Front Porch Review
I see the actor, staged. Her glowing
skin, her shining hair, her body
so utterly inhabited, joyously
used. I hear her strong elastic voice, watch
her face give grammar
to her movements. I see them
put her in a box. Large enough for a grand piano,
but not larger. She acts well there too, you know.
There’s just not much to do
between those boards. Still,
what part she’s granted, she gives
life—even though it’s corpse, or ghost,
or some ancillary damage. The crate
is shrunk, her moments smaller. Until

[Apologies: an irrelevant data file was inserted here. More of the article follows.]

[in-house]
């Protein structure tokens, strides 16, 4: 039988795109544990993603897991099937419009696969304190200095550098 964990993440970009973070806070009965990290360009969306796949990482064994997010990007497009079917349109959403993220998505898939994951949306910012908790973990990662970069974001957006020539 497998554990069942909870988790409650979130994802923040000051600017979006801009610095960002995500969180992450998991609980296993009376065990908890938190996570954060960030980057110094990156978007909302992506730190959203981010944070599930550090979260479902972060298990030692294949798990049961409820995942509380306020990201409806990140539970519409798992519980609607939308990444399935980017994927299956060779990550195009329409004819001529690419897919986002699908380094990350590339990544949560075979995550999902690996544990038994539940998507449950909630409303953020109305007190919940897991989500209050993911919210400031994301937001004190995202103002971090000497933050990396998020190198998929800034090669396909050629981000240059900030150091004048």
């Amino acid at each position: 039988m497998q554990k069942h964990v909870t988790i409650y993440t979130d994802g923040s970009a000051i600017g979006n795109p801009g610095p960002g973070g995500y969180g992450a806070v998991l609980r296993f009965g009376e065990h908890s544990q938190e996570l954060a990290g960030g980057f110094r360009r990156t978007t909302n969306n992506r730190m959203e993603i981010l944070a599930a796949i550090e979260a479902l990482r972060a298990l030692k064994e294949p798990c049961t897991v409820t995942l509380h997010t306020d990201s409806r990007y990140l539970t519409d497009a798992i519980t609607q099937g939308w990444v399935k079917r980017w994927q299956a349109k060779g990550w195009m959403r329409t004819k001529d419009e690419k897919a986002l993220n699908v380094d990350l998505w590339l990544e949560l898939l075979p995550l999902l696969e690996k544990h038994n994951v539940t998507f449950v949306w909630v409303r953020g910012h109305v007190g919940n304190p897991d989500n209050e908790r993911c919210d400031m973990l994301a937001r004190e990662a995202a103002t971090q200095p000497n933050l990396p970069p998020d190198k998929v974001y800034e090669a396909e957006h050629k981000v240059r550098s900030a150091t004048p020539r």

she gets too battered,
too splintered in that cage.
A few years later, I hear them say
she’s so limited. And then the box —
they still have not released her —
looks old-fashioned. It’s got to go.
And she goes with it.
Mary Ann Dimand, for some years, has been working on poetry, non-fiction, fiction, studying hockey and various languages, and slowly transforming a small Colorado horse property into a small farm. Right now, she’s packing up to spend ten months of each of the next several years in Yorkshire, where she will continue to write. She wishes that cats had more English vocabulary: She’s trying to explain to her two the voyage that lies before them.
It is obvious that her backgrounds in economics and Christian ministry connect with those things. Or maybe not.